Photo/Illutration Cross-party lawmakers hold a study group session in Tokyo in February about their proposal to enact a new law to enhance support for women. (Maki Okubo)

The Diet passed a bill on May 19 to strengthen government support for women suffering from domestic violence, sexual abuse and poverty, modernizing the old support system that dates from the 1950s.

The new law, which takes effect in April 2024, will overhaul the current legal framework for supporting women, which is based on the 1956 Prostitution Prevention Law.

The old law had created support services designed to provide women at risk of falling into prostitution with guidance or rehabilitation.

Women’s rights advocates have long called for legislative changes, saying that the existing system is no longer suited for the purpose.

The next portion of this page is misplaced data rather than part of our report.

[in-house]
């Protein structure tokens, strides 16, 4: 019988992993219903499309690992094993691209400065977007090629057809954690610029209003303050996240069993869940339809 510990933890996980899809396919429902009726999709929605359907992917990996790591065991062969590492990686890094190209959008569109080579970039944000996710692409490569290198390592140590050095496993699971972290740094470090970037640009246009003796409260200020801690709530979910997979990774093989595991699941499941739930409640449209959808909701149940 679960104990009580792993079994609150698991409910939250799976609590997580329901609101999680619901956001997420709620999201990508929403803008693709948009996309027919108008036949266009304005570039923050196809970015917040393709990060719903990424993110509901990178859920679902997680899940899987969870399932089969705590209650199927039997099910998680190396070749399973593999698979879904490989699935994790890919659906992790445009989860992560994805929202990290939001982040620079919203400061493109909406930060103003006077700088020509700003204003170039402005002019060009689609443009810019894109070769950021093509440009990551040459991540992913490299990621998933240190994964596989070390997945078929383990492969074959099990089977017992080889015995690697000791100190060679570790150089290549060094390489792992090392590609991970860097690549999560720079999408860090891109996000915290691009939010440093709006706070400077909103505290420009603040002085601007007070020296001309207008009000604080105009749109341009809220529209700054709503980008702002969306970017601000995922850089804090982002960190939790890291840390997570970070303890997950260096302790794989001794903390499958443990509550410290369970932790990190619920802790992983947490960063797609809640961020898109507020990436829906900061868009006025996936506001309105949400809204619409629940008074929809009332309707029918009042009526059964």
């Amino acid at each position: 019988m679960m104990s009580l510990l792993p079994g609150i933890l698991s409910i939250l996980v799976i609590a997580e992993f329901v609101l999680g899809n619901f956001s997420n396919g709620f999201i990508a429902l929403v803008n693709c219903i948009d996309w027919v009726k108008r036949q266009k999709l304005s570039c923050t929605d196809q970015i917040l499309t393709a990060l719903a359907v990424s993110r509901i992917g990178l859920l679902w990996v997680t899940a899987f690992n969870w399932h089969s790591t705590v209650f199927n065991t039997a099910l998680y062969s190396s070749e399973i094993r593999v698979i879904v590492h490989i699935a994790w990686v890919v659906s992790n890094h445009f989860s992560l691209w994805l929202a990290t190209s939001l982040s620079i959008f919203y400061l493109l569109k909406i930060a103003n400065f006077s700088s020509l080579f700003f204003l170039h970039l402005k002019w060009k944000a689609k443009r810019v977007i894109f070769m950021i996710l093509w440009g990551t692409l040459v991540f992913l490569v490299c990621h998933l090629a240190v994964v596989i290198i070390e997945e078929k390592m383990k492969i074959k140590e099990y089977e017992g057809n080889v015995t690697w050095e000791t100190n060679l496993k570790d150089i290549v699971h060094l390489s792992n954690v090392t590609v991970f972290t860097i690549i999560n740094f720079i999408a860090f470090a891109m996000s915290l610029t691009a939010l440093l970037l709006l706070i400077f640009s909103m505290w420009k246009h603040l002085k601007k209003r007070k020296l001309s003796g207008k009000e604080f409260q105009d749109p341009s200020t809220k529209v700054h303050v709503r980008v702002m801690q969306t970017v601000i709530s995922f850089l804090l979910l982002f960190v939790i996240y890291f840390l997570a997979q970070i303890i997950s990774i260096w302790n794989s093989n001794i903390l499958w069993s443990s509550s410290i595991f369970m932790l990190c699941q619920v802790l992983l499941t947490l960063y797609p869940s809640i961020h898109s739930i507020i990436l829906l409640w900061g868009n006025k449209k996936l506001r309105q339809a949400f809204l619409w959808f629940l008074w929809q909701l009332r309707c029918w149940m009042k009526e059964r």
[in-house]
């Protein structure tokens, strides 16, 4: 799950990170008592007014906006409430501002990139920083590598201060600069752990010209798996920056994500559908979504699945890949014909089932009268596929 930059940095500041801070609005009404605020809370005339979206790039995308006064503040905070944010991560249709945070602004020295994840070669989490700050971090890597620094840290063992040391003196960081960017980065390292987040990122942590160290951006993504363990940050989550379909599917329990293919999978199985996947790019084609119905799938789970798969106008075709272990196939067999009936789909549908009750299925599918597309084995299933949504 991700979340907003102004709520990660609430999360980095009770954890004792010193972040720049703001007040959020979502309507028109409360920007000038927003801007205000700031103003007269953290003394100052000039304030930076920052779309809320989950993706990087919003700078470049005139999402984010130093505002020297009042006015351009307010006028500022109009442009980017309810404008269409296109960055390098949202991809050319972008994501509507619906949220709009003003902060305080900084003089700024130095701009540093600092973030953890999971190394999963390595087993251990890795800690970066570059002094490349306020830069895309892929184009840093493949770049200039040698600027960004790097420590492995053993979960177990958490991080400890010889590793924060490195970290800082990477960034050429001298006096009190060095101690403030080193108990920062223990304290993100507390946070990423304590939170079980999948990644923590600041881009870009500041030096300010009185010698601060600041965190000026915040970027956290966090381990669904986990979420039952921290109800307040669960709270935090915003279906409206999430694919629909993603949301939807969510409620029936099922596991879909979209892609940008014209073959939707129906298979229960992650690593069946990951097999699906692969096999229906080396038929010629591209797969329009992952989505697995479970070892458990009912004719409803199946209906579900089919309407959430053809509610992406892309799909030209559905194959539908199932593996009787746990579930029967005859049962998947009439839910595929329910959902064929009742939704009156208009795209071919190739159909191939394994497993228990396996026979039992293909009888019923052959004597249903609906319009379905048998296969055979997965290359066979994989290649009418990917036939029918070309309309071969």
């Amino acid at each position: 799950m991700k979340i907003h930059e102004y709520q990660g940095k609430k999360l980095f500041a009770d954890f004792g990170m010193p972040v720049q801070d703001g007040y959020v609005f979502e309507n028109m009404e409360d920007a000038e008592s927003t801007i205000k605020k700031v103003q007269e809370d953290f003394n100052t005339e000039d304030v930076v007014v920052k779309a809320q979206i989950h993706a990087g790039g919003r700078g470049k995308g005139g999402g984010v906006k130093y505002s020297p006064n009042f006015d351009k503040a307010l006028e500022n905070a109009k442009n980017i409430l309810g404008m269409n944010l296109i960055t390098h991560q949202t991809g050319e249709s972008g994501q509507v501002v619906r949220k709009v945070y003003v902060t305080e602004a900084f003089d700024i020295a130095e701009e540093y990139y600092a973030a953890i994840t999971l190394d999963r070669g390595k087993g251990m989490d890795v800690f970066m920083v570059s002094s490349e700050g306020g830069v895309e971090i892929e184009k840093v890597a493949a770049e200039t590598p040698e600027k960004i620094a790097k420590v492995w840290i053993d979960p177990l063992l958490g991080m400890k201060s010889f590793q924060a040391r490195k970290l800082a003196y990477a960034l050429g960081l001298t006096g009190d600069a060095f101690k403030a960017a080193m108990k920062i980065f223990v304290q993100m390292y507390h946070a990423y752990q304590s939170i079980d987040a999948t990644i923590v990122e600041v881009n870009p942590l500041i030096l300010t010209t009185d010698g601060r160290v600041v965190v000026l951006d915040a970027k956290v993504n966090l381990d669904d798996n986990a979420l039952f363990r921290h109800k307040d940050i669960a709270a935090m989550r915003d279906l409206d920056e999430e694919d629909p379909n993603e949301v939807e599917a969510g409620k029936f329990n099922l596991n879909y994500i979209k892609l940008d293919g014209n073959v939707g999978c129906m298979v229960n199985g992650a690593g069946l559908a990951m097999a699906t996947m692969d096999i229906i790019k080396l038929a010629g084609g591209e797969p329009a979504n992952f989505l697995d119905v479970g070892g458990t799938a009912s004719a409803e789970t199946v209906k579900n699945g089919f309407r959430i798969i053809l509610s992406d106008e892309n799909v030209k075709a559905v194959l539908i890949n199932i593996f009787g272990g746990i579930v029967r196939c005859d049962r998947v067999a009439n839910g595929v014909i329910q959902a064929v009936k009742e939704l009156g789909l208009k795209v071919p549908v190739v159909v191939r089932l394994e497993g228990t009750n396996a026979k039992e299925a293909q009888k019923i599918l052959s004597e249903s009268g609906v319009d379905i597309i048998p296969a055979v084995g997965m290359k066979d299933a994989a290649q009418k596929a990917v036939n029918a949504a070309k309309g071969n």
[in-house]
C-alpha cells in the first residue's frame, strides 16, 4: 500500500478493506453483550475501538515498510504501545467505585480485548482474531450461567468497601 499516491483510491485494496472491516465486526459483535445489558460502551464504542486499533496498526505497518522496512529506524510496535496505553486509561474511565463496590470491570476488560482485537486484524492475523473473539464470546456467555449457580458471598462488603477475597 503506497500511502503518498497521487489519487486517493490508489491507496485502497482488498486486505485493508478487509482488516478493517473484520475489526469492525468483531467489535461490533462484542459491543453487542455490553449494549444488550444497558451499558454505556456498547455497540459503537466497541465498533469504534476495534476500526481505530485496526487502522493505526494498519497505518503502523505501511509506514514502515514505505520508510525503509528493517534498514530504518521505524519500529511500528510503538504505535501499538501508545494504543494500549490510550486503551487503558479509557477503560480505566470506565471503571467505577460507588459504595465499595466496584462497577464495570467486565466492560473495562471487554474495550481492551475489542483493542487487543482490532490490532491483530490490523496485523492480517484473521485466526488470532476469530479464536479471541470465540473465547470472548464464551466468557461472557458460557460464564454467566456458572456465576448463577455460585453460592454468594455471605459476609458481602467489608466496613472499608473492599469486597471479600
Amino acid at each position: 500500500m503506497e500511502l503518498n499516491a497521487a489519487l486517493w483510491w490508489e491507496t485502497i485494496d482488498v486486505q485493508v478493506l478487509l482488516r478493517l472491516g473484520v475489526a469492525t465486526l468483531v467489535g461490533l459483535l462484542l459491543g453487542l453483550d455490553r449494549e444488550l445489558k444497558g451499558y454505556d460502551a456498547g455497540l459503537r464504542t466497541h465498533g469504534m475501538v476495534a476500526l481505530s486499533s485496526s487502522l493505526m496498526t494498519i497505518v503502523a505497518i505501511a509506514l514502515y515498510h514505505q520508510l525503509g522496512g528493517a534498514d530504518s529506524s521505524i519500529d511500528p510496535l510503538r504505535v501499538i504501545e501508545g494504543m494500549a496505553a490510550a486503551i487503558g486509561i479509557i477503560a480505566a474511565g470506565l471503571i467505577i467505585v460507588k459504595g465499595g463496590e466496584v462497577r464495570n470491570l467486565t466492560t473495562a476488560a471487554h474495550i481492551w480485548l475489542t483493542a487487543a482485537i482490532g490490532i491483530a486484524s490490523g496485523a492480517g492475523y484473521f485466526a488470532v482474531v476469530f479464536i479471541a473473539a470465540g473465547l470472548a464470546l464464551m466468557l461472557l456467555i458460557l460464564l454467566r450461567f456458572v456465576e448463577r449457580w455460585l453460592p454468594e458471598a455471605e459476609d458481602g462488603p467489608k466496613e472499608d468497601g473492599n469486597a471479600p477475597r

The new law will require prefectures to establish modern women’s centers that offer support and consultation services.

Women can get consultations at the centers to discuss their problems, which will also provide temporary refuge to women in crisis.

Women’s consultation centers were established in each prefecture under the 1956 law, but those existing centers will now all be revamped so they can fulfill their new mandates.

One key difference under the new regime is that prefectures will now be expected to proactively support women in cooperation with private organizations--not just wait to receive requests for assistance.

This could entail finding women who cannot seek help on their own and ensure they are provided with consultations and assistance.

The new law says prefectures can arrange for private organizations to assist through providing women in need of help with accommodations or accompanying them to get their documentation processed.

The new law was enacted after a plenary session of the Lower House unanimously passed the corresponding bill that same day.

The stated aim of the bill, which was originally tabled in the Diet by a cross-party group of lawmakers, is to respect women’s human rights and promote their welfare.